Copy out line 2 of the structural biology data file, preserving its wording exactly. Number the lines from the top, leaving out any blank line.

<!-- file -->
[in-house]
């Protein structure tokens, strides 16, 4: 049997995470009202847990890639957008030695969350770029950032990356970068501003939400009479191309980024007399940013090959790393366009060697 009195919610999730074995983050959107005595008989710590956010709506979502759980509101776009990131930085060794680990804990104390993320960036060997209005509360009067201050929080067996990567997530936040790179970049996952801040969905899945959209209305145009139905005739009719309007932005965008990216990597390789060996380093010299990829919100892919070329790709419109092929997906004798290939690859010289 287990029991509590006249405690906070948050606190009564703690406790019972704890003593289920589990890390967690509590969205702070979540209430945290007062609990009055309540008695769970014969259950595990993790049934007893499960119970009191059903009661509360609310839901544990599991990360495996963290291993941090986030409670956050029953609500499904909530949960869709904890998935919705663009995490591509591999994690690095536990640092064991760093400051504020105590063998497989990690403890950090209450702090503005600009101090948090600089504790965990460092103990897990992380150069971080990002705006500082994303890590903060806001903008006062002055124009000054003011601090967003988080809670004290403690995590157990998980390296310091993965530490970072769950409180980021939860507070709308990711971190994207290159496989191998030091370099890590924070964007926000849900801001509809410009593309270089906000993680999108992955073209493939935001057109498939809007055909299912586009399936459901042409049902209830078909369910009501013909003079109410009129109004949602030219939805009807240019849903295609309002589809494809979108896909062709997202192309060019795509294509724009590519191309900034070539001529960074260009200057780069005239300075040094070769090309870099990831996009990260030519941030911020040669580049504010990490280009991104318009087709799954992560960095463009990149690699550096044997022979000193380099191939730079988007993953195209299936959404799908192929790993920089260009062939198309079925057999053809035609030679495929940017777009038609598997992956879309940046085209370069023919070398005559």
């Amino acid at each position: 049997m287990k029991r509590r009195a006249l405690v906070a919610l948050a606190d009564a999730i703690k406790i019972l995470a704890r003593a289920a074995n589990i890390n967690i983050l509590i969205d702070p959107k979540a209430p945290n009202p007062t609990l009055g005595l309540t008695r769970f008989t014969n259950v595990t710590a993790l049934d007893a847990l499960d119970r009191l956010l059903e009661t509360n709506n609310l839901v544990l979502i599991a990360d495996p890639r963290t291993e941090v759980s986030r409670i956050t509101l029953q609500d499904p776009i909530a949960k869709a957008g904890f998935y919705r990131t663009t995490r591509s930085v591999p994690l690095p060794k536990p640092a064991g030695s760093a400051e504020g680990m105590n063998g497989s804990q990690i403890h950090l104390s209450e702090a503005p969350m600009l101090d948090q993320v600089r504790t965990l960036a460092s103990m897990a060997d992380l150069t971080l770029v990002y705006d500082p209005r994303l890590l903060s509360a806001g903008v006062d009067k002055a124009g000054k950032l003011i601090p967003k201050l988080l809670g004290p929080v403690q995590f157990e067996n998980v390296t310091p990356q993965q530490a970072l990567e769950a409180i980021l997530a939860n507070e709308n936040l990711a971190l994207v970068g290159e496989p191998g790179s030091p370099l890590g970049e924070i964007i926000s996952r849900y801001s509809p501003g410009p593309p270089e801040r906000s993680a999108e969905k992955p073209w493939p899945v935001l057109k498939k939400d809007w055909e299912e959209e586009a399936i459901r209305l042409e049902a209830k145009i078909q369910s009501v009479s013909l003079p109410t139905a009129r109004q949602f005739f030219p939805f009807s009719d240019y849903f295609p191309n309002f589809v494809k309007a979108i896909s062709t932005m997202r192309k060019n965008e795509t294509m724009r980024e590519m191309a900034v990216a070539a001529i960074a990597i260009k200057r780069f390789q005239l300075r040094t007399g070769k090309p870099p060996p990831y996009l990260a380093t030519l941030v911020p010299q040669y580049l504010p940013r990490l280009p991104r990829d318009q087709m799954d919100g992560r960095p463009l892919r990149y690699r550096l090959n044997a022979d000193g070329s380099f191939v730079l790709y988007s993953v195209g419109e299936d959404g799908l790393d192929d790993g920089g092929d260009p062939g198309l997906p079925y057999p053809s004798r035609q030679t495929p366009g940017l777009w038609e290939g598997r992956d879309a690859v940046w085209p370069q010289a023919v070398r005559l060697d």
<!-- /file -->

């Protein structure tokens, strides 16, 4: 049997995470009202847990890639957008030695969350770029950032990356970068501003939400009479191309980024007399940013090959790393366009060697 009195919610999730074995983050959107005595008989710590956010709506979502759980509101776009990131930085060794680990804990104390993320960036060997209005509360009067201050929080067996990567997530936040790179970049996952801040969905899945959209209305145009139905005739009719309007932005965008990216990597390789060996380093010299990829919100892919070329790709419109092929997906004798290939690859010289 287990029991509590006249405690906070948050606190009564703690406790019972704890003593289920589990890390967690509590969205702070979540209430945290007062609990009055309540008695769970014969259950595990993790049934007893499960119970009191059903009661509360609310839901544990599991990360495996963290291993941090986030409670956050029953609500499904909530949960869709904890998935919705663009995490591509591999994690690095536990640092064991760093400051504020105590063998497989990690403890950090209450702090503005600009101090948090600089504790965990460092103990897990992380150069971080990002705006500082994303890590903060806001903008006062002055124009000054003011601090967003988080809670004290403690995590157990998980390296310091993965530490970072769950409180980021939860507070709308990711971190994207290159496989191998030091370099890590924070964007926000849900801001509809410009593309270089906000993680999108992955073209493939935001057109498939809007055909299912586009399936459901042409049902209830078909369910009501013909003079109410009129109004949602030219939805009807240019849903295609309002589809494809979108896909062709997202192309060019795509294509724009590519191309900034070539001529960074260009200057780069005239300075040094070769090309870099990831996009990260030519941030911020040669580049504010990490280009991104318009087709799954992560960095463009990149690699550096044997022979000193380099191939730079988007993953195209299936959404799908192929790993920089260009062939198309079925057999053809035609030679495929940017777009038609598997992956879309940046085209370069023919070398005559």